Today is Part One of a two part series.  We’ll examine what the roster will look like with — and without — Adam Dunn next season, and try to predict the additional moves that would accompany both decisions.  Part Two will post Monday.

Say the Nationals re-sign Adam Dunn…

Does that mean the team expects to be competitive next season?

There’s been a rash of “What will the Nats roster look like in 2012?” going around since signing Bryce Harper with the No. 1 overall draft pick, but what about next year? 

Does General Manager Mike Rizzo think he has the horses to make some noise next year, after finishing this season 10 games or so better than last (barring a monumental September collapse)?

They’ll have to make another 10-plus win jump next year too to get into the conversation.

Let’s take a look at how the team will line up next season, assuming Rizzo hands Dunn a three-year contract, and the big fella accepts it.

The team is set in the infield: Ryan Zimmerman, Ian Desmond, a combo of Adam Kennedy (whose option the Nats will surely pick up) and Danny Espinosa at second base, with Dunn at first and utility man Alberto Gonzalez backing everyone up.

The outfield is muddled. Josh Willingham is team-controlled one more year so expect him to be back. That’s where the certainty ends. 

You have to figure the team would like to get by with either Nyjer Morgan or Roger Bernadina platooning with a right-handed hitter in center. 

What we’re left with is the great right field debate.

Michael Morse is proving to be exposed as an everyday player. He can still be a useful bat off the bench and against lefties. So the team needs to find a left-handed hitting starting right fielder, preferably with some pop, and on a two-year contract (so as not to block one Bryce Harper).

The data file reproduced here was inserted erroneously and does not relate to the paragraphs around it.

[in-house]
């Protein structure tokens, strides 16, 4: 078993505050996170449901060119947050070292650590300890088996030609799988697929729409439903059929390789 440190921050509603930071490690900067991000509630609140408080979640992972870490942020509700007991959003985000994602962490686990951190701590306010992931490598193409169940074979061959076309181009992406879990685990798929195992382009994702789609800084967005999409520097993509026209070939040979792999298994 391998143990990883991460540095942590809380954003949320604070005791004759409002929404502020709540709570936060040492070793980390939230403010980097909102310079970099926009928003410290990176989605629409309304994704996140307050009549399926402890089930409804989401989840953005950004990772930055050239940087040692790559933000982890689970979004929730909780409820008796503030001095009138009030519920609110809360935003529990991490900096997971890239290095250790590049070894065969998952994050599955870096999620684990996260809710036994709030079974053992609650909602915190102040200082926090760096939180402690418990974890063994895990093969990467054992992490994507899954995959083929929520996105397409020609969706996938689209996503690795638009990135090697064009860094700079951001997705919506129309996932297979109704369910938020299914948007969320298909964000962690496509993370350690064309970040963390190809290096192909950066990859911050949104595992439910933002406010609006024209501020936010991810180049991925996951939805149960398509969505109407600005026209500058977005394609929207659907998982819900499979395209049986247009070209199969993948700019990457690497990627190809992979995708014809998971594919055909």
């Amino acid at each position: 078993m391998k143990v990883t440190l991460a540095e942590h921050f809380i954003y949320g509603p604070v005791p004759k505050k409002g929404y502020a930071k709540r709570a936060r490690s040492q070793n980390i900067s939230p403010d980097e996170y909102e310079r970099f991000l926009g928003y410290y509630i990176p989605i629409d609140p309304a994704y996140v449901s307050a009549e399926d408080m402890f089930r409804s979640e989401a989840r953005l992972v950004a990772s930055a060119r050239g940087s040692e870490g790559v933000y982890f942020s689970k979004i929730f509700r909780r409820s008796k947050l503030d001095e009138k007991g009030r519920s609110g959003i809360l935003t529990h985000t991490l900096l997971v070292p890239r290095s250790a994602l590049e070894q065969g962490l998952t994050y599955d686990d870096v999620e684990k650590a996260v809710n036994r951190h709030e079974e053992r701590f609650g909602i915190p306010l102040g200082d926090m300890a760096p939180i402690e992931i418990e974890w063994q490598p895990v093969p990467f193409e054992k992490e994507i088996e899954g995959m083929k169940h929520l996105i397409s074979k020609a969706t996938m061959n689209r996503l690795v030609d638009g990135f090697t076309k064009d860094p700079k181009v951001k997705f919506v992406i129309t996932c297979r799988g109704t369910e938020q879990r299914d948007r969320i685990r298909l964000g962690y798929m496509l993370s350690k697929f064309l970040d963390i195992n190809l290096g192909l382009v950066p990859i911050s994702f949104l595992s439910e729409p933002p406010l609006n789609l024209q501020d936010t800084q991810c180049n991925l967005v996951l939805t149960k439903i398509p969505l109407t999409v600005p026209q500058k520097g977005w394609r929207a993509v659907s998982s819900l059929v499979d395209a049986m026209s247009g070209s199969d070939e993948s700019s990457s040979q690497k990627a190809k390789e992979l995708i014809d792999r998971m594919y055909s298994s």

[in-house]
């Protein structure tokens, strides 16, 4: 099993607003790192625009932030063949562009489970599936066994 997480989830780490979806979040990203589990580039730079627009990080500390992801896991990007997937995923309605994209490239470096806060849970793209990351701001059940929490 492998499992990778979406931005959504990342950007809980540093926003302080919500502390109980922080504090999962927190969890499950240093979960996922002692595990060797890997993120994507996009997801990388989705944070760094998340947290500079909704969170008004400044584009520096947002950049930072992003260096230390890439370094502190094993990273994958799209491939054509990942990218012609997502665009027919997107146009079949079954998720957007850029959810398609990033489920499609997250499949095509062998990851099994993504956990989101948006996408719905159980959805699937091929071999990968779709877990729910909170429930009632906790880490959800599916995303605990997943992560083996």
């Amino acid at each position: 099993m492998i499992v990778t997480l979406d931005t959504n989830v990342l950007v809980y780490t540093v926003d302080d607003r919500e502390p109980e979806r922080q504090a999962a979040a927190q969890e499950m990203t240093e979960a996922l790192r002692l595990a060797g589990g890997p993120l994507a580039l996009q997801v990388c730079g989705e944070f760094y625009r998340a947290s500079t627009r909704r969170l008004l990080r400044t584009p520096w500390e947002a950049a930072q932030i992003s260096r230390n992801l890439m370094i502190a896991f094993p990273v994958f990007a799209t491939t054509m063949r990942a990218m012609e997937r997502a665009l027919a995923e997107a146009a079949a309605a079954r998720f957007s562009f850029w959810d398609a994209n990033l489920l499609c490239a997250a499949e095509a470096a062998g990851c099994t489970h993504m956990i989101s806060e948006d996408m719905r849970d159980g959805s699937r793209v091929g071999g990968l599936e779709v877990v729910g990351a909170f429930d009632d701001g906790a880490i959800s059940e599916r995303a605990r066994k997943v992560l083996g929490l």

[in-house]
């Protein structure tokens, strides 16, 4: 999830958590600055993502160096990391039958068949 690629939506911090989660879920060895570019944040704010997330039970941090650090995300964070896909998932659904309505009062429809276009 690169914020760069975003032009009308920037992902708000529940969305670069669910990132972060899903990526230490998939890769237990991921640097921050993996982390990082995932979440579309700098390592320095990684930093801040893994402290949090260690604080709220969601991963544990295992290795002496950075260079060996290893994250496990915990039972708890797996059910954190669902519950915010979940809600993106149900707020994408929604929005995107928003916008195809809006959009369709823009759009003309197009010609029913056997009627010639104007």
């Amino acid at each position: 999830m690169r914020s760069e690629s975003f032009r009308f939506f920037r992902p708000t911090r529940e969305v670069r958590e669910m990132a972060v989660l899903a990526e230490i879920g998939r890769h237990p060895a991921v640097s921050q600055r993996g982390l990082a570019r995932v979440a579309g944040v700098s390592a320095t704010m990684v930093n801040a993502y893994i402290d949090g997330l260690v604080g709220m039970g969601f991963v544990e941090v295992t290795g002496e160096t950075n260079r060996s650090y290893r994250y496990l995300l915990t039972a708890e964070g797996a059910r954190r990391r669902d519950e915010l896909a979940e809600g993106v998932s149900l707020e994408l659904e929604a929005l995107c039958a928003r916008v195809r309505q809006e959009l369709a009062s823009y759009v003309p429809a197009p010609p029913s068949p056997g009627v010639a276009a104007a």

Catcher is set with Ivan Rodriguez. He will bring his .280 OBP out for another season as he slogs his way to 3000 hits, and hopefully Wilson Ramos gets three starts a week to slow Pudge’s efforts down.

Rotation: Surprisingly, this should be fairly easy. How about Stephen Strasburg, Jordan Zimmermann, Yuneski Maya, John Lannan and Jason Marquis? 

As bad as Marquis has been this season, the team signed him to a two-year deal and he’ll be given every opportunity in spring training to win a rotation spot.

There are plenty of other candidates for that fifth spot anyway, and a typical team goes through half a dozen guys rotating in-and-out of the bottom of the rotation every season. 

If Marquis can’t answer the bell in March, he’s a sunken cost and the Nats cut bait and go with a younger arm. If all else fails, there’s Livan Hernandez (shudder).

The bullpen is always an interesting topic of debate. Drew Storen is the cost-controlled closer every team dreams of. After that, you figure Tyler Clippard and Sean Burnett will return as the primary setup men. 

All the rest of the pen is fluid with several candidates to return, but if Rizzo thinks he’s going to be seriously competitive, he’ll want to find a legitimate left-handed specialist.

At least manager Jim Riggleman will be here to kick around again, at least to start the season.

So what will the batting order look like next season under this scenario?

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